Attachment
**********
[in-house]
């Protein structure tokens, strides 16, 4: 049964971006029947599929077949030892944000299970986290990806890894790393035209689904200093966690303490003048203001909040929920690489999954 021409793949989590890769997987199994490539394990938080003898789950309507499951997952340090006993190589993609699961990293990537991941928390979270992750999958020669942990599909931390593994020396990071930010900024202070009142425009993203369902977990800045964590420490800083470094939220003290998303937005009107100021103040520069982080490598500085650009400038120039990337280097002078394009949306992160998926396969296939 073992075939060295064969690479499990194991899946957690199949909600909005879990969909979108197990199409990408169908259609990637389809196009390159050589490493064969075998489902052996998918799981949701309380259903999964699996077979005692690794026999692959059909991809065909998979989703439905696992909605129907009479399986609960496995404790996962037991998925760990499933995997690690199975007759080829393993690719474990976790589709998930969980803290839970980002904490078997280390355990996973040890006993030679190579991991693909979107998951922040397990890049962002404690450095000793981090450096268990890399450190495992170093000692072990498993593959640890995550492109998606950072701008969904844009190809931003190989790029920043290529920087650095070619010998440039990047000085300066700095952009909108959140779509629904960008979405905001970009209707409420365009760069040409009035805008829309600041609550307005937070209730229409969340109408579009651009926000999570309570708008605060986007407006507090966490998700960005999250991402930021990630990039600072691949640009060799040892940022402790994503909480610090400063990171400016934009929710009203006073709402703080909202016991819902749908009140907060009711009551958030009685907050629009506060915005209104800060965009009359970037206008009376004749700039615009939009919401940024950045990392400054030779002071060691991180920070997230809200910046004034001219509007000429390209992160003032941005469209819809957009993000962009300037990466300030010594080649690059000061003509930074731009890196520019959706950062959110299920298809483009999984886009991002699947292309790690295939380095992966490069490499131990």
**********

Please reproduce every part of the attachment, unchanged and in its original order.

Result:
[in-house]
């Protein structure tokens, strides 16, 4: 049964971006029947599929077949030892944000299970986290990806890894790393035209689904200093966690303490003048203001909040929920690489999954 021409793949989590890769997987199994490539394990938080003898789950309507499951997952340090006993190589993609699961990293990537991941928390979270992750999958020669942990599909931390593994020396990071930010900024202070009142425009993203369902977990800045964590420490800083470094939220003290998303937005009107100021103040520069982080490598500085650009400038120039990337280097002078394009949306992160998926396969296939 073992075939060295064969690479499990194991899946957690199949909600909005879990969909979108197990199409990408169908259609990637389809196009390159050589490493064969075998489902052996998918799981949701309380259903999964699996077979005692690794026999692959059909991809065909998979989703439905696992909605129907009479399986609960496995404790996962037991998925760990499933995997690690199975007759080829393993690719474990976790589709998930969980803290839970980002904490078997280390355990996973040890006993030679190579991991693909979107998951922040397990890049962002404690450095000793981090450096268990890399450190495992170093000692072990498993593959640890995550492109998606950072701008969904844009190809931003190989790029920043290529920087650095070619010998440039990047000085300066700095952009909108959140779509629904960008979405905001970009209707409420365009760069040409009035805008829309600041609550307005937070209730229409969340109408579009651009926000999570309570708008605060986007407006507090966490998700960005999250991402930021990630990039600072691949640009060799040892940022402790994503909480610090400063990171400016934009929710009203006073709402703080909202016991819902749908009140907060009711009551958030009685907050629009506060915005209104800060965009009359970037206008009376004749700039615009939009919401940024950045990392400054030779002071060691991180920070997230809200910046004034001219509007000429390209992160003032941005469209819809957009993000962009300037990466300030010594080649690059000061003509930074731009890196520019959706950062959110299920298809483009999984886009991002699947292309790690295939380095992966490069490499131990």